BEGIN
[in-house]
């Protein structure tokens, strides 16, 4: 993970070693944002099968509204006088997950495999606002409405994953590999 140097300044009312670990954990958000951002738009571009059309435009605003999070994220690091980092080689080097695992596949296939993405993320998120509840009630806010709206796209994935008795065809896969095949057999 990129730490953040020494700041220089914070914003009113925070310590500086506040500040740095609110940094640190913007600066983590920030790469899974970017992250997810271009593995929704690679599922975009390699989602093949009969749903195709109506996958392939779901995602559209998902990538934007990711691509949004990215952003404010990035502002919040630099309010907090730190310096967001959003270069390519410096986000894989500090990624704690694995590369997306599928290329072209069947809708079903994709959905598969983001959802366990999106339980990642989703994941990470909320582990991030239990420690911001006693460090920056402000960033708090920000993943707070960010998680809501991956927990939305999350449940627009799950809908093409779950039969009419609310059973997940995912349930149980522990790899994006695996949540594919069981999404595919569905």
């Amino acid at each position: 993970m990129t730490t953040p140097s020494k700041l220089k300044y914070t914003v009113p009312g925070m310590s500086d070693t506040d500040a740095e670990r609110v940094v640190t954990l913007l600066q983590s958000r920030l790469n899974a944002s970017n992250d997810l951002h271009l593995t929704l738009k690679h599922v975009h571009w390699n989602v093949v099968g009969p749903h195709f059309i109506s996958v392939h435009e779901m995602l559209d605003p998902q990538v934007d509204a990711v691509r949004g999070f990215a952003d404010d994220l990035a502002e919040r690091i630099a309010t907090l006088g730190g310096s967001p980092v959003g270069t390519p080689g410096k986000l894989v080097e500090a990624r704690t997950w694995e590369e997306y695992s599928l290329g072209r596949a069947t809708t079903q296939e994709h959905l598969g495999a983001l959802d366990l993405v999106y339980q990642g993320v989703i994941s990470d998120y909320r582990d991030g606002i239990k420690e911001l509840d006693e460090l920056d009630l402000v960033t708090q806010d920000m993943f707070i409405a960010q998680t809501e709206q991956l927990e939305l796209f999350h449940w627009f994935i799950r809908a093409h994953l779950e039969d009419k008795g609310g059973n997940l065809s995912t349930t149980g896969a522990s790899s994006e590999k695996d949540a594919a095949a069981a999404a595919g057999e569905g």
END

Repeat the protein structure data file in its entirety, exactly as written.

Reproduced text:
[in-house]
């Protein structure tokens, strides 16, 4: 993970070693944002099968509204006088997950495999606002409405994953590999 140097300044009312670990954990958000951002738009571009059309435009605003999070994220690091980092080689080097695992596949296939993405993320998120509840009630806010709206796209994935008795065809896969095949057999 990129730490953040020494700041220089914070914003009113925070310590500086506040500040740095609110940094640190913007600066983590920030790469899974970017992250997810271009593995929704690679599922975009390699989602093949009969749903195709109506996958392939779901995602559209998902990538934007990711691509949004990215952003404010990035502002919040630099309010907090730190310096967001959003270069390519410096986000894989500090990624704690694995590369997306599928290329072209069947809708079903994709959905598969983001959802366990999106339980990642989703994941990470909320582990991030239990420690911001006693460090920056402000960033708090920000993943707070960010998680809501991956927990939305999350449940627009799950809908093409779950039969009419609310059973997940995912349930149980522990790899994006695996949540594919069981999404595919569905």
């Amino acid at each position: 993970m990129t730490t953040p140097s020494k700041l220089k300044y914070t914003v009113p009312g925070m310590s500086d070693t506040d500040a740095e670990r609110v940094v640190t954990l913007l600066q983590s958000r920030l790469n899974a944002s970017n992250d997810l951002h271009l593995t929704l738009k690679h599922v975009h571009w390699n989602v093949v099968g009969p749903h195709f059309i109506s996958v392939h435009e779901m995602l559209d605003p998902q990538v934007d509204a990711v691509r949004g999070f990215a952003d404010d994220l990035a502002e919040r690091i630099a309010t907090l006088g730190g310096s967001p980092v959003g270069t390519p080689g410096k986000l894989v080097e500090a990624r704690t997950w694995e590369e997306y695992s599928l290329g072209r596949a069947t809708t079903q296939e994709h959905l598969g495999a983001l959802d366990l993405v999106y339980q990642g993320v989703i994941s990470d998120y909320r582990d991030g606002i239990k420690e911001l509840d006693e460090l920056d009630l402000v960033t708090q806010d920000m993943f707070i409405a960010q998680t809501e709206q991956l927990e939305l796209f999350h449940w627009f994935i799950r809908a093409h994953l779950e039969d009419k008795g609310g059973n997940l065809s995912t349930t149980g896969a522990s790899s994006e590999k695996d949540a594919a095949a069981a999404a595919g057999e569905g």